Five things I’ve learnt about living with a chronic illness

Blogtober Day 5

As part of Blogtober, I wanted to take the opportunity to raise awareness of those suffering from a chronic illness. If you didn’t know, I have Ehlers-Danlos Syndrome Type 3 (EDS). Let’s start with a bit of background – I’ve had EDS since I was born however it wasn’t until I was 17 after numerous broken bones, three operations and lots of medical mysteries that I finally got diagnosed.

As part of my EDS, I suffer from chronic fatigue as well as pain. If you met me on a good day, you’d not even tell. That’s one of my strongest skills, disguising my EDS. In fact, I’ve spent years trying to disguise my EDS in the worry that I would be admitting defeat to the condition or that people would see me differently. In reality, by being open about my disability, I am doing neither of those things. I am just being realistic and authentic.

1 – One of the biggest lessons that I’ve learned about having a chronic illness is that sometimes, it’s totally okay to be selfish. I’ve never been someone to cancel plans or ask for them to be changed because of me but recently, I’ve come to accept that sometimes, that has to be the case. Sometimes, I’m so tired or in so much pain that all I want to do is snuggle up in bed with a hot water bottle and not move. I understand how annoying it is for someone when a plan is changed last minute but if it is going to help my health then this is what I need to prioritise.

2 – You never truly know what is going on in somebody else’s life. There are so many people, like me, who try to disguise their disability or chronic illness. So next time you call somebody ‘lazy’ or ‘moody’ please just take the time to think about what could be going on for them. For all you know, they could have spent the night awake from the excruciating pain – Trust me this a very regular occurrence unfortunately. Looks can be very deceiving and with a full face of makeup, you’d sometimes struggle to know I was running on two hours sleep.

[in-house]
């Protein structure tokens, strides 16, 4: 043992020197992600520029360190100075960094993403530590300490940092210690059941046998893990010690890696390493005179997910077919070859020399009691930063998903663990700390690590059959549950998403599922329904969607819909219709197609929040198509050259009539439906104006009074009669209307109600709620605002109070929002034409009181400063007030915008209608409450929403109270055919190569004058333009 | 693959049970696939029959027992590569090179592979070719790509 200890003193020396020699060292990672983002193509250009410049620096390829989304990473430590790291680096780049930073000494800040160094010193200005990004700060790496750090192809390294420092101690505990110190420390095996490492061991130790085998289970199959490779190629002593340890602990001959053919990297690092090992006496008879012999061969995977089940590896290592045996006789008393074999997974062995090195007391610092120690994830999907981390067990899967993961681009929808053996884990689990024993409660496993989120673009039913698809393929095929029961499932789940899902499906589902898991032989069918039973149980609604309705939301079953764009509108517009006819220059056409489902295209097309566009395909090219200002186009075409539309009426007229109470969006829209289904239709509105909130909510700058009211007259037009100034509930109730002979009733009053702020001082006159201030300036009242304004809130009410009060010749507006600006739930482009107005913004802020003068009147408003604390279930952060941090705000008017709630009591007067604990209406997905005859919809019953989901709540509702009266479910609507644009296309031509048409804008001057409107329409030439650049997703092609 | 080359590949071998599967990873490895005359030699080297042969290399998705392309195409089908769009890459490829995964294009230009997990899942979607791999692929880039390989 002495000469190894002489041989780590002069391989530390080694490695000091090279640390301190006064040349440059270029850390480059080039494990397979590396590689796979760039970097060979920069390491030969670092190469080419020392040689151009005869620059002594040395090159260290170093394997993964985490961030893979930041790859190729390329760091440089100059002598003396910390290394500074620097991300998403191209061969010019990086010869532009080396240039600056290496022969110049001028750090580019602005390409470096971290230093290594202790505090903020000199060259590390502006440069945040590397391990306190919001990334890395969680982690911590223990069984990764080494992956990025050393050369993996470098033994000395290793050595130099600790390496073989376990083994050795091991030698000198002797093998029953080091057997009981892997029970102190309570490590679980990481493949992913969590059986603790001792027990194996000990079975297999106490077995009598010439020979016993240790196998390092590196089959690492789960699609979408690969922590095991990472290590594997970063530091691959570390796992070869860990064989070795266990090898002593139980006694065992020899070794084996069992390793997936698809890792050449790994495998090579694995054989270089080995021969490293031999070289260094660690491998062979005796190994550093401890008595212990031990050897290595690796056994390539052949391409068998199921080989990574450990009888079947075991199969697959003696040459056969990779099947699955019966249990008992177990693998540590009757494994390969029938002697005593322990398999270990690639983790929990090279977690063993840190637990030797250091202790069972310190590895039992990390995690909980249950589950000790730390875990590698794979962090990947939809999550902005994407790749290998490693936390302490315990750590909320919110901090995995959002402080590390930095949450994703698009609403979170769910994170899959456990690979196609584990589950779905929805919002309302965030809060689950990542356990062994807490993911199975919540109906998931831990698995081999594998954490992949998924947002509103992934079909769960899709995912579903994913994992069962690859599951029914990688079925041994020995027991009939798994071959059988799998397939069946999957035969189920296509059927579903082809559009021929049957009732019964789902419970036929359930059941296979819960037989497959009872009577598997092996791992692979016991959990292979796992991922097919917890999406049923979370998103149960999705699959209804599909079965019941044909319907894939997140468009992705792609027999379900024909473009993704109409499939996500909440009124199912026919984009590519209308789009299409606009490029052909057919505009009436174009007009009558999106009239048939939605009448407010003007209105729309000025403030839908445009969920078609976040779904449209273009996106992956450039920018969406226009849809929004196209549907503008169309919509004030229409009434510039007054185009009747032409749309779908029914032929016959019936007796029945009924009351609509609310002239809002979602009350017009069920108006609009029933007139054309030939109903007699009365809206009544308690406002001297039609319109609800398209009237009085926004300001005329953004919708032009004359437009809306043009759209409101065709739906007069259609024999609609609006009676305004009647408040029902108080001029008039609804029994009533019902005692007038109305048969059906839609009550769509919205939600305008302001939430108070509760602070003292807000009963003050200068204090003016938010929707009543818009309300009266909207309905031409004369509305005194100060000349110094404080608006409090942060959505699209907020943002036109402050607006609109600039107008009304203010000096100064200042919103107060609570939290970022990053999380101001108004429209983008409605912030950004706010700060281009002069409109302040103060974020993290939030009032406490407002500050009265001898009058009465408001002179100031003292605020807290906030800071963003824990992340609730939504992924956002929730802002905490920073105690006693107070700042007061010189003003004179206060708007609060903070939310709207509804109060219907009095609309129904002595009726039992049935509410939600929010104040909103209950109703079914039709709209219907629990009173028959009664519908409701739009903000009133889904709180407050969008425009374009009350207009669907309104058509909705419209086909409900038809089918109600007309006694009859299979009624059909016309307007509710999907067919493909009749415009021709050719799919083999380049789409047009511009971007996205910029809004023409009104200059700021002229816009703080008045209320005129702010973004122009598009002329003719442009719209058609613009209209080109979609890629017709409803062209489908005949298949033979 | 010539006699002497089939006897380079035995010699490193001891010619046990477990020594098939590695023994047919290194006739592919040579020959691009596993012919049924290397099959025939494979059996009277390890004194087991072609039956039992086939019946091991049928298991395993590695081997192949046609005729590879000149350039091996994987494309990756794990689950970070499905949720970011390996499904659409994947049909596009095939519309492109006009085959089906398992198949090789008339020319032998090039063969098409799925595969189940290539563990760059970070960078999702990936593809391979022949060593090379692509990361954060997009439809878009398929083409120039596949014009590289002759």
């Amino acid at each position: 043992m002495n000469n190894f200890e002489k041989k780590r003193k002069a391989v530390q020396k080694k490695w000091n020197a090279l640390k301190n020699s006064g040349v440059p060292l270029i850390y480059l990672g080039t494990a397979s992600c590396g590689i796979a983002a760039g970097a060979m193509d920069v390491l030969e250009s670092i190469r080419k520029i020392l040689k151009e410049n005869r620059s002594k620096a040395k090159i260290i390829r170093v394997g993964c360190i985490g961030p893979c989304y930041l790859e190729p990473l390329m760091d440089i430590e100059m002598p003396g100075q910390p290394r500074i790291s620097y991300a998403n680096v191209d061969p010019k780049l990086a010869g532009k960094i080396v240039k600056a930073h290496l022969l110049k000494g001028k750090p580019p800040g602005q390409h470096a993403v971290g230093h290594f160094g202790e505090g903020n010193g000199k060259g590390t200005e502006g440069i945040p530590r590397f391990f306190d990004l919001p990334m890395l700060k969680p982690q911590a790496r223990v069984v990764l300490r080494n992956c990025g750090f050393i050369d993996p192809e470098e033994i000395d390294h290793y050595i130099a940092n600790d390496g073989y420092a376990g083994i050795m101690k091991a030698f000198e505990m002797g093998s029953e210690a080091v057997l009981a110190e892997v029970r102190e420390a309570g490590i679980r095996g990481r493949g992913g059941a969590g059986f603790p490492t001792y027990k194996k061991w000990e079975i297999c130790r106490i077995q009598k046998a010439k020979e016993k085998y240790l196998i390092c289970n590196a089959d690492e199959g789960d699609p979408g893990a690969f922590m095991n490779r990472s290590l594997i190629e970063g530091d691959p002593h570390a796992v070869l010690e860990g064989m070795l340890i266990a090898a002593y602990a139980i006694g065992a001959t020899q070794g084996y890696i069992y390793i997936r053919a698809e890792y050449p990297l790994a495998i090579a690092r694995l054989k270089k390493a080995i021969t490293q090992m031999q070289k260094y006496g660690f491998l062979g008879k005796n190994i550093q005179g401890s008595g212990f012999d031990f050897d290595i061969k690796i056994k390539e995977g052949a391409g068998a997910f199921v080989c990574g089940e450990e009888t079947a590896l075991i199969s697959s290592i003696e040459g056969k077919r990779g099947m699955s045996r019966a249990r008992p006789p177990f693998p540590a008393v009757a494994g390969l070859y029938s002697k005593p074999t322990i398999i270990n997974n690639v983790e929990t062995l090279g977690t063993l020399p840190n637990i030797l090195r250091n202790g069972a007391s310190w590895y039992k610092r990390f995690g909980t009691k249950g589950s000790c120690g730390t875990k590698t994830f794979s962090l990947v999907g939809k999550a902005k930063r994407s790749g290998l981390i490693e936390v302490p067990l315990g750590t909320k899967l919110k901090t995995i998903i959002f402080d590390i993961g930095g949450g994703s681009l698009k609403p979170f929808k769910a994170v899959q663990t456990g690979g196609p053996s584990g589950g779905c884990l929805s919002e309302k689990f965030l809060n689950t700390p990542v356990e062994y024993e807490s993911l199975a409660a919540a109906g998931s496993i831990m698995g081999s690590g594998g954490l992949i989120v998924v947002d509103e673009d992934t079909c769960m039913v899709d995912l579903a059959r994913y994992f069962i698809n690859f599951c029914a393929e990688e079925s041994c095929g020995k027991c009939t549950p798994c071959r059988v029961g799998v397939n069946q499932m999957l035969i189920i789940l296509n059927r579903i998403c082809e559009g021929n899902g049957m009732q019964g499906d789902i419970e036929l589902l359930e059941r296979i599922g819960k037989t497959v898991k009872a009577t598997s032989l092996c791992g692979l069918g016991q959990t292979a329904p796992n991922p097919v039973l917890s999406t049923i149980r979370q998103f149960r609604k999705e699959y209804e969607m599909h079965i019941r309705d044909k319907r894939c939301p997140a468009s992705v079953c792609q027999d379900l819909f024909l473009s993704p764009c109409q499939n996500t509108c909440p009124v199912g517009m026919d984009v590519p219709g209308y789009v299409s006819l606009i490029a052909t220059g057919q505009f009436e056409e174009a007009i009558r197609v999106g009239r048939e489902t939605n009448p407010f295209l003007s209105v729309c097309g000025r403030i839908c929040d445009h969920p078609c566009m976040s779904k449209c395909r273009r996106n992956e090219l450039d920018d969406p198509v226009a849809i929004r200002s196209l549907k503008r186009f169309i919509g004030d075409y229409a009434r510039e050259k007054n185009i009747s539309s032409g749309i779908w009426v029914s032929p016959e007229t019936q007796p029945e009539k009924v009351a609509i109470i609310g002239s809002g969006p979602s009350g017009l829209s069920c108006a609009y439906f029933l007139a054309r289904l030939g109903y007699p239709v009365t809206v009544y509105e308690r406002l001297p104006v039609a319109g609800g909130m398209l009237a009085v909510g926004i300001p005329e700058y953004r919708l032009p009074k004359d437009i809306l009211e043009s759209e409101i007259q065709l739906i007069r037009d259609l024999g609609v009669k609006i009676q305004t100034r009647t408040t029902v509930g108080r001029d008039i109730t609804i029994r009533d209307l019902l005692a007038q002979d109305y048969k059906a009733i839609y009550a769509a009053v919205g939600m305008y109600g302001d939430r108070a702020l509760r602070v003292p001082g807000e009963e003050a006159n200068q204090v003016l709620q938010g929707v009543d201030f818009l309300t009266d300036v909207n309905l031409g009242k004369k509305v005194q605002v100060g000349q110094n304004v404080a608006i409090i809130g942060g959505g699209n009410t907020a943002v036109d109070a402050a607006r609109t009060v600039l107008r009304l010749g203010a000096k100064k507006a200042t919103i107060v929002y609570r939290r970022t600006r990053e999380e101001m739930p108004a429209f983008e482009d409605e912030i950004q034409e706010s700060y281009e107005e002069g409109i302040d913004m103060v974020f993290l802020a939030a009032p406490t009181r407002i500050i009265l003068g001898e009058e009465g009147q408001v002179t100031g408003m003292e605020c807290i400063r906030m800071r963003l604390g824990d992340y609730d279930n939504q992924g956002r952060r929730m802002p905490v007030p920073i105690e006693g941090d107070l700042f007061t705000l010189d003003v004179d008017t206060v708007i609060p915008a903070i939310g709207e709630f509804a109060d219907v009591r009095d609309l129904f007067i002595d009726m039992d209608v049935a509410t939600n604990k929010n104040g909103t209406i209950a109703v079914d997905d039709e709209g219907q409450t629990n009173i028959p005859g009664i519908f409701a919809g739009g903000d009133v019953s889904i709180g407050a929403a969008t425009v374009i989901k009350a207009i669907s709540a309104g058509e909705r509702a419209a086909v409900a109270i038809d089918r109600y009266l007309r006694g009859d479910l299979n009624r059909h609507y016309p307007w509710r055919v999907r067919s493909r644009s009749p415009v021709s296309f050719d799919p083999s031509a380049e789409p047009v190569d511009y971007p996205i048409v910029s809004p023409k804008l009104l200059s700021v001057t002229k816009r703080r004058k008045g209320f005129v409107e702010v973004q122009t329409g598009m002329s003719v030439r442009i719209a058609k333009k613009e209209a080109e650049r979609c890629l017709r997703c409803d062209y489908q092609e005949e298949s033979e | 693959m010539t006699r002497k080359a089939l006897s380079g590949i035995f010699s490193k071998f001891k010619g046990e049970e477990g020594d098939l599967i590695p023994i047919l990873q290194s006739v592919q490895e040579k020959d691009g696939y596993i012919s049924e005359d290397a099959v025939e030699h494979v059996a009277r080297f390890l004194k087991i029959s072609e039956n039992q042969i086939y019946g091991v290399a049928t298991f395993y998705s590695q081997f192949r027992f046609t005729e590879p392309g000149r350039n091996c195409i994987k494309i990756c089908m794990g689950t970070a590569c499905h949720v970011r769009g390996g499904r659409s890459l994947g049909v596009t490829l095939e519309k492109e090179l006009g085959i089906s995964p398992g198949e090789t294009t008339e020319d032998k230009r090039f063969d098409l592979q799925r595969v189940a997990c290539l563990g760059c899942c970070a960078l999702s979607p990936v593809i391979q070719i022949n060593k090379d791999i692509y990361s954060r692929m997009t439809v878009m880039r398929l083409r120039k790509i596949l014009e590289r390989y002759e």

3 – Accepting help is okay. It doesn’t mean that you’re weak or incapable. It just means that you’re lucky enough to have somebody that loves you and cares about you and wants to make your life a little easier whenever possible.

4 – Mixed emotions are totally normal. Since my diagnosis I’m pretty sure I’ve felt very emotion. I’ve felt angry and questioned “why me?”. I’ve grieved for the future that I thought I had which has suddenly changed. I’ve felt grateful that compared to others, I am so lucky. I’ve felt determined that I would not let EDS define me. I’ve felt intense sadness. This rollercoaster of emotions is completely normal and is something that so many people go through when suffering with a disability or chronic illness.

5 – *Cringe alert* My friends and family are amazing. This one is the most important – I truly believe that if it wasn’t for my amazing friends and family, my condition would be so much worse. I have already overcome so many hurdles and continue to impress doctors with my progress. But, if I didn’t have such a supportive network around me, none of this would have been possible and I dread to think how different my life would be.

EDS

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